NEW YORK, July 22- Exchange operator BATS Global Markets said on Tuesday its president, William O'Brien, has left the company, less than six months after BATS merged with rival Direct Edge, where O'Brien had been chief executive.» Read More
The NYSE and other exchanges will stay closed tomorrow, reports CNBC's Bob Pisani.
Government bailouts of big banks are here to stay and are bad for economies because they channel capital to uncompetitive industries and sustain high levels of debt, according to economist Garett Jones.
Chinese financial officials have started a global roadshow to persuade foreigners to invest in the country’s stock market, a highly unusual move that reflects concerns that investors are turning their backs on China as its economy slows. The FT reports.
U.S. investors who've been cringing over the Chinese and Brazilian stock markets the past few years might have looked closer to home for an emerging market.
Investors looking to sample Mexico will find a limited number of ADRs, but many open-ended mutual funds and exchange traded funds.
Vasu Menon, Vice President, Wealth Management Singapore at OCBC Bank says that current rental income is supporting Singapore's commercial property REITs.
Neil Katkov, SVP, Asia Research,Senior Vice President, Head of Asia, Celent notes exchanges are exploring more options to consolidate due to a competitive landscape, evolving trading environments.
Rumors of yet another possible cross-border merger between two stock exchanges gathered pace on Friday, after a British newspaper reported that Singapore and London bourses are in takeover talks. Still, most analysts believe a deal is unlikely to materialize, because the benefits of a tie-up are simply not compelling.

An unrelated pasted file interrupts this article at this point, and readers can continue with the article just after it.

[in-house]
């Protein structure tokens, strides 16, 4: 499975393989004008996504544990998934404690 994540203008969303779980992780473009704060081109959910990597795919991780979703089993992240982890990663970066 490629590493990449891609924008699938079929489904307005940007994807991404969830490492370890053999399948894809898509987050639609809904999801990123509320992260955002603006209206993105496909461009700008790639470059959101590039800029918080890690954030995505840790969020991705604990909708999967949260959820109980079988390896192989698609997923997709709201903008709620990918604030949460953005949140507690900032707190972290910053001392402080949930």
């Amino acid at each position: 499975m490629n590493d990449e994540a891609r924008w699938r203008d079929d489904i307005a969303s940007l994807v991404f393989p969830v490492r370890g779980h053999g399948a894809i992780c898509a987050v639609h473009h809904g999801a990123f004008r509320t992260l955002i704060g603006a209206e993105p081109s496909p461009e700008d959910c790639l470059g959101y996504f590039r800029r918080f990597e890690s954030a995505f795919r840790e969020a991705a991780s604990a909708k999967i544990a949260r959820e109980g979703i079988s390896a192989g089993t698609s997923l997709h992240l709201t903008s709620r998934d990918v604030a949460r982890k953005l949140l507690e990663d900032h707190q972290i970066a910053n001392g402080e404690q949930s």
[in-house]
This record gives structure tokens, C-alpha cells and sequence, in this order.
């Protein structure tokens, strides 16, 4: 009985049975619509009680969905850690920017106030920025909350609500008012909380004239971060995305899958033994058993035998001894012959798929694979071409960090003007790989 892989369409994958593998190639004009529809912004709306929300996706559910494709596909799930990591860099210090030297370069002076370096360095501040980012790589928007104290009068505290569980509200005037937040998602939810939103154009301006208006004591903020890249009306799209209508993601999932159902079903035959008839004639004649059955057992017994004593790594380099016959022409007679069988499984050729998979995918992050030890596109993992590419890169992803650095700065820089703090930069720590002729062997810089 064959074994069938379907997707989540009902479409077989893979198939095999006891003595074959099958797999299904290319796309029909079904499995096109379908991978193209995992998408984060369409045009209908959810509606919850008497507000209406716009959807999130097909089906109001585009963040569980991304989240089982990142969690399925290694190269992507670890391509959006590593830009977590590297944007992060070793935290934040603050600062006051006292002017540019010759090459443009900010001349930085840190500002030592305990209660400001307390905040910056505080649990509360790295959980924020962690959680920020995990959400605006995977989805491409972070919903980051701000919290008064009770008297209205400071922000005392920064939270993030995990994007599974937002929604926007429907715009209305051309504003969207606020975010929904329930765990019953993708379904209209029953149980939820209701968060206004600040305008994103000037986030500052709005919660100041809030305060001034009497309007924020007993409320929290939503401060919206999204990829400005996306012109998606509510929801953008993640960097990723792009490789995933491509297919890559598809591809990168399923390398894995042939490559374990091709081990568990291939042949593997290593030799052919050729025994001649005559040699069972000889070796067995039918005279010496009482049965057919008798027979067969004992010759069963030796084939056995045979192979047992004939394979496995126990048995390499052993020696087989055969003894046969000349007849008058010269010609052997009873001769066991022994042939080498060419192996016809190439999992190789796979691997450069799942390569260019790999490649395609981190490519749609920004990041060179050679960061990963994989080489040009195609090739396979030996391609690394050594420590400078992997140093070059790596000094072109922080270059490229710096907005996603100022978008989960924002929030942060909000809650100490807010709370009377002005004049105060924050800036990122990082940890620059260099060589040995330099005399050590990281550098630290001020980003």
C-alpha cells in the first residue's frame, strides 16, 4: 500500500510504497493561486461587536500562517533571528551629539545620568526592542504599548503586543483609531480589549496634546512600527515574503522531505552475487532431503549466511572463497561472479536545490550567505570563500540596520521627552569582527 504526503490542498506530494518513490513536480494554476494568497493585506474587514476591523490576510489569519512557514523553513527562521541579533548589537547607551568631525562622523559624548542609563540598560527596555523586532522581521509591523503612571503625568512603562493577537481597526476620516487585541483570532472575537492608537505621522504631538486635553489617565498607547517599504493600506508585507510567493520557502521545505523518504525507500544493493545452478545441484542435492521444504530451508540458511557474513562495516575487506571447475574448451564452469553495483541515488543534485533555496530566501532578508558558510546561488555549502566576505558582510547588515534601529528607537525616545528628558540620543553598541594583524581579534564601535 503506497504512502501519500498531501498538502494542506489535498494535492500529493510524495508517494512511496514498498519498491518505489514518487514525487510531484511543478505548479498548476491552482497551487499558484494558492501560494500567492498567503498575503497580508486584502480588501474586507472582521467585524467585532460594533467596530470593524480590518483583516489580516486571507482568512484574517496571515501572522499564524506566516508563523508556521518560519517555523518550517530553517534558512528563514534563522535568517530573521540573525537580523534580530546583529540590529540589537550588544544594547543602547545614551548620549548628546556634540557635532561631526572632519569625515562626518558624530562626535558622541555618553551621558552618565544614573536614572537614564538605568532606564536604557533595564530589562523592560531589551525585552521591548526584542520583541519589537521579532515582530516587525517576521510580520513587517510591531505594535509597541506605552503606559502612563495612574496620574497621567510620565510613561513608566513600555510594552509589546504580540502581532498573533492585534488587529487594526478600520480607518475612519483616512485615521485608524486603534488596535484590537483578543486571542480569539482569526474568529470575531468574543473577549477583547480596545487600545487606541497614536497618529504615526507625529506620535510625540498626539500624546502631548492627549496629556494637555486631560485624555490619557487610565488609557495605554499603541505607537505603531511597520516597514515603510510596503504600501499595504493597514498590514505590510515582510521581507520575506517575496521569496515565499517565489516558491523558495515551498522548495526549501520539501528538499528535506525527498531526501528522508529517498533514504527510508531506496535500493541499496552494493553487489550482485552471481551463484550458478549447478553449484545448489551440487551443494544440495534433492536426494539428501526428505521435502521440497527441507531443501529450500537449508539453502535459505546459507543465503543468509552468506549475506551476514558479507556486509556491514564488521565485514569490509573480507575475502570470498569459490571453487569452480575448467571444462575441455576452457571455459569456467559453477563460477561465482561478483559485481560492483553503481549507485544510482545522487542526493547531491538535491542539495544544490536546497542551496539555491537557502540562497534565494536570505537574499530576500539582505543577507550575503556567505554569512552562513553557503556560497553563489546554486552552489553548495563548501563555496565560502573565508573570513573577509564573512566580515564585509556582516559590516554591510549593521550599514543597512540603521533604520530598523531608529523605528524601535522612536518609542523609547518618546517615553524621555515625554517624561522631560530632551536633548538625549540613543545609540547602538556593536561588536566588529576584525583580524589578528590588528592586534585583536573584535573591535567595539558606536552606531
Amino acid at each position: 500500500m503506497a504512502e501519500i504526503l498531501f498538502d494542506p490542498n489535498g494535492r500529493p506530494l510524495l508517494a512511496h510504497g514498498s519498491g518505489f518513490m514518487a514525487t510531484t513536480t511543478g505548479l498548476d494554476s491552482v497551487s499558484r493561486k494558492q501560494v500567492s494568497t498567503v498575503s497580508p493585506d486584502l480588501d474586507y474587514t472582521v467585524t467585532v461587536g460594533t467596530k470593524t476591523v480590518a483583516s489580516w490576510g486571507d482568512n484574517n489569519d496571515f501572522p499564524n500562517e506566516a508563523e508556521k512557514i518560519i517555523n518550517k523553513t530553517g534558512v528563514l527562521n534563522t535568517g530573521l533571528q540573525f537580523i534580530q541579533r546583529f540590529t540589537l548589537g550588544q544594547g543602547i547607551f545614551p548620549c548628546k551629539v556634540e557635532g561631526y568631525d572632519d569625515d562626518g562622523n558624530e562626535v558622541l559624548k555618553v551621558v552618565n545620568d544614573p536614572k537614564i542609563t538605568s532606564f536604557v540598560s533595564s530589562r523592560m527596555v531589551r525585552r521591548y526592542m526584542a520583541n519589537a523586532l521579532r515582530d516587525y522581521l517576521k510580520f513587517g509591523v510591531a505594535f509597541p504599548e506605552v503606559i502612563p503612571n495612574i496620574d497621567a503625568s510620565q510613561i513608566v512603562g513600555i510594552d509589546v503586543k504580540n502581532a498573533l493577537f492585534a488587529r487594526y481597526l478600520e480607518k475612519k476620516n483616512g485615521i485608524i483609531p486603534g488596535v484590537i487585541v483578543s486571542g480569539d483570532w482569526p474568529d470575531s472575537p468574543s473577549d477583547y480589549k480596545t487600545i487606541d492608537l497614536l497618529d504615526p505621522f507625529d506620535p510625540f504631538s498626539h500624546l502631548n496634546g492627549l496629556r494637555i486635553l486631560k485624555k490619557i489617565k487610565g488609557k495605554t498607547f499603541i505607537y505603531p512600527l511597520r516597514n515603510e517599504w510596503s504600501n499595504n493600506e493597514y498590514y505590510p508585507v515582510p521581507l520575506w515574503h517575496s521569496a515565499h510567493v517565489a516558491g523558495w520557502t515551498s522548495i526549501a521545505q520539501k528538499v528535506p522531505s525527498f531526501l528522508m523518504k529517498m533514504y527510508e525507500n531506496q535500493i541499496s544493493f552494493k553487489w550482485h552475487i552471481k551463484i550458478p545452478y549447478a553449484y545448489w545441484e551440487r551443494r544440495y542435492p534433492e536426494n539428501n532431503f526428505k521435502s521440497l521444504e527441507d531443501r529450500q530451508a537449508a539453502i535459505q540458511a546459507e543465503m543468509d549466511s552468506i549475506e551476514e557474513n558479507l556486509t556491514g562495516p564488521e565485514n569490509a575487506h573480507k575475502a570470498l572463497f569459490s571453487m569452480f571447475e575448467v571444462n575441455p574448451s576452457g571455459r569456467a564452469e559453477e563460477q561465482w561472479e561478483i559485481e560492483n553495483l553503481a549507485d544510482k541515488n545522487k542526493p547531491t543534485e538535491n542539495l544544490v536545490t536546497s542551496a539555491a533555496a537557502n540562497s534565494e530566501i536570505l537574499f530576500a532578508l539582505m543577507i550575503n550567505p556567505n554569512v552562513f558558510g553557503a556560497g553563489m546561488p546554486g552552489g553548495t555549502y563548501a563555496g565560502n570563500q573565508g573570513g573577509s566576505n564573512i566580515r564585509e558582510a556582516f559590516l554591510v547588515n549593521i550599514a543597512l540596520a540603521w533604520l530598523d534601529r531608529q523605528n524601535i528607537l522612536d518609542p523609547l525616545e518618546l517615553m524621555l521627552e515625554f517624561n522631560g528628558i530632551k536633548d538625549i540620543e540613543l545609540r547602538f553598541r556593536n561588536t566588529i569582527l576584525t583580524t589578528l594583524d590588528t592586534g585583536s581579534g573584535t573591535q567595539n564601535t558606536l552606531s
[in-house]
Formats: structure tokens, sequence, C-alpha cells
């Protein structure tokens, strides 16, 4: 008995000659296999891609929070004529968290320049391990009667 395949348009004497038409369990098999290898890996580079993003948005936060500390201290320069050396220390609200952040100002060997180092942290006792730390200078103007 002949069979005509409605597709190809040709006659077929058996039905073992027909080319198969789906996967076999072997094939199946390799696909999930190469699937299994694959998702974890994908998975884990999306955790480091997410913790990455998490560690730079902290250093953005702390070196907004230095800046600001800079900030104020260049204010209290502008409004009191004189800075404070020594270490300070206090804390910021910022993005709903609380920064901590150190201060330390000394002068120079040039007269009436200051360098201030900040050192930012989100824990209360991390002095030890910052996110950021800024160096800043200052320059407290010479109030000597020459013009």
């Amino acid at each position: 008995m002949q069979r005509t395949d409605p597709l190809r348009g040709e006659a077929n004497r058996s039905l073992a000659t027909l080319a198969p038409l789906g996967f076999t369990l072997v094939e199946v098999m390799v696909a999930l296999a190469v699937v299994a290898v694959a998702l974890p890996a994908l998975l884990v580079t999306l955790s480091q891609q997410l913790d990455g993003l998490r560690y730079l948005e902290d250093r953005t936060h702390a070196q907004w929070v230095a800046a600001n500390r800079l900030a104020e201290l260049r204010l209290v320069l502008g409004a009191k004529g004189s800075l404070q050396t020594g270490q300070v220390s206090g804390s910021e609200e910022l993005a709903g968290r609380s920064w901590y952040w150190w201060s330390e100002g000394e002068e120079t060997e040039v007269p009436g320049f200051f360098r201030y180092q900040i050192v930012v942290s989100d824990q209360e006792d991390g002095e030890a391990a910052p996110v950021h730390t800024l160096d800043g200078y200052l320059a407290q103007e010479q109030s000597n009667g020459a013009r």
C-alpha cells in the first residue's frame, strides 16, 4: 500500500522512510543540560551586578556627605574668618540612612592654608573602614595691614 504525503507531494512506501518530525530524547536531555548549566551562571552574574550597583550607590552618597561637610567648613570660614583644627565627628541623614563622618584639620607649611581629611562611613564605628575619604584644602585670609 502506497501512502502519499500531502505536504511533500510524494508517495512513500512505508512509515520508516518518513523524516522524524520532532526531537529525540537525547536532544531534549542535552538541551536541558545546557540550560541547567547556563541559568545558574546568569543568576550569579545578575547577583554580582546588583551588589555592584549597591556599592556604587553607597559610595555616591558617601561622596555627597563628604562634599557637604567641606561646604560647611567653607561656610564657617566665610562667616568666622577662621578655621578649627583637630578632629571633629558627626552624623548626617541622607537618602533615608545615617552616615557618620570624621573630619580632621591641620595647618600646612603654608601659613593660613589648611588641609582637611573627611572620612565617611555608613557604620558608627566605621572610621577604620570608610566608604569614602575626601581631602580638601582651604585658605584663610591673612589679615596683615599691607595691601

Zhiwei Zhang, Chief China Economist, Nomura says that the People's Bank of China's surprise rate cut could be a hint that economic data expected next week will be weak.
Philippine stocks, the best performers in Asia this year, have gained more than 22 percent in 2012, but the market is now looking expensive compared to Southeast Asian peers, and analysts say it may be particularly vulnerable to capital outflows should the global economy deteriorate further.
Stocks in emerging economies such as China and Indonesia have underperformed this year in comparison to some developed markets, but the world’s largest asset manager, BlackRock, says they are set to take off in the second half amid higher volatility in the United States and Europe.
Low valuations, market reforms and the prospect of monetary easing were all supposed to bring about a long-awaited turnaround for China’s languishing stock market this year, but halfway into 2011 and Chinese stocks have failed to live up to their promise.
Samsung Electronics, COSCO Pacific, Ayala Land and Cathay Pacific are some stocks that will fare well even as market volatility and economic uncertainty continue into the second half of the year, according to a report by HSBC Global Research.
NYSE Euronext CEO Duncan Niederauer, discusses the Nasdaq's proposed Facebook compensation plans. "The customers are smart, I do think it will change the shape of the pipeline, and I think this illuminated the difference in the models," he says.
Discussing Nasdaq's fallout and the number of headwinds facing the U.S. exchanges, with Rich Repetto, Sandler O'Neill.
Neil Shearing, economist at Capital Economics, told CNBC, "We are already in bubble territory particularly in the housing market it is wildly overvalued, the banks are becoming more reluctant to lend, even though the central bank is cutting interest rates banks are becoming increasingly reluctant to lend."
Charamporn Jotikasthira, President, Stock Exchange of Thailand, said Thailand should be able to withstand the shock of 'Grexit' and a pullback of investments from Europe.
Hong Kong, the hottest initial public offering (IPO) market in the world in 2011, has seen a precipitous slowdown in listings because of market uncertainty and low valuations.
The London Metal Exchange, the world’s largest metal-trading platform, should be able to get an offer of at least a billion pounds ($1.6 billion), CEO Martin Abbott told CNBC.
NYSE Euronext and CME Group, the two US exchange groups, have submitted bids for the London Metal Exchange, valuing it at up to £1 billion and kicking off a contest for the commodities business, according to people familiar with the matter. The FT reports.